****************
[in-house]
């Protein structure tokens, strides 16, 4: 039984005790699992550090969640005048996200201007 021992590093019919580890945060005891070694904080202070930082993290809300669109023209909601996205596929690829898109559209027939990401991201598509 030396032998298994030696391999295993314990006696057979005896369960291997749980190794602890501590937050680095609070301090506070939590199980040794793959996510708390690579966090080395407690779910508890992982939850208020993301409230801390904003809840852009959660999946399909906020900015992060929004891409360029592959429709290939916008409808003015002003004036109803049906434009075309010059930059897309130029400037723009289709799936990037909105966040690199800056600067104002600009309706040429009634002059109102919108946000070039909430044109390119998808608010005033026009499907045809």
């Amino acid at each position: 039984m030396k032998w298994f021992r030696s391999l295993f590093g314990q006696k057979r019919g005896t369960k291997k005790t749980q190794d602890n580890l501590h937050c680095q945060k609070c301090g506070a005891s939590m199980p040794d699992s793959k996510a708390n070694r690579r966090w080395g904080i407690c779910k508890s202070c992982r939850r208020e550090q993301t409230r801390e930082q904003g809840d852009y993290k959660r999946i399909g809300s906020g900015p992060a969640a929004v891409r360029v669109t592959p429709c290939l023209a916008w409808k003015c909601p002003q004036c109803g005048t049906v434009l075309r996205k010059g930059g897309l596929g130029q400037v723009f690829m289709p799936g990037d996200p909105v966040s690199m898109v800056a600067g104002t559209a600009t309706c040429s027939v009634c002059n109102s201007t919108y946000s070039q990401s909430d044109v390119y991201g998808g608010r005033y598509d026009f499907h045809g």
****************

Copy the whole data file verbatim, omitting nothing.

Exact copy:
[in-house]
């Protein structure tokens, strides 16, 4: 039984005790699992550090969640005048996200201007 021992590093019919580890945060005891070694904080202070930082993290809300669109023209909601996205596929690829898109559209027939990401991201598509 030396032998298994030696391999295993314990006696057979005896369960291997749980190794602890501590937050680095609070301090506070939590199980040794793959996510708390690579966090080395407690779910508890992982939850208020993301409230801390904003809840852009959660999946399909906020900015992060929004891409360029592959429709290939916008409808003015002003004036109803049906434009075309010059930059897309130029400037723009289709799936990037909105966040690199800056600067104002600009309706040429009634002059109102919108946000070039909430044109390119998808608010005033026009499907045809």
């Amino acid at each position: 039984m030396k032998w298994f021992r030696s391999l295993f590093g314990q006696k057979r019919g005896t369960k291997k005790t749980q190794d602890n580890l501590h937050c680095q945060k609070c301090g506070a005891s939590m199980p040794d699992s793959k996510a708390n070694r690579r966090w080395g904080i407690c779910k508890s202070c992982r939850r208020e550090q993301t409230r801390e930082q904003g809840d852009y993290k959660r999946i399909g809300s906020g900015p992060a969640a929004v891409r360029v669109t592959p429709c290939l023209a916008w409808k003015c909601p002003q004036c109803g005048t049906v434009l075309r996205k010059g930059g897309l596929g130029q400037v723009f690829m289709p799936g990037d996200p909105v966040s690199m898109v800056a600067g104002t559209a600009t309706c040429s027939v009634c002059n109102s201007t919108y946000s070039q990401s909430d044109v390119y991201g998808g608010r005033y598509d026009f499907h045809g």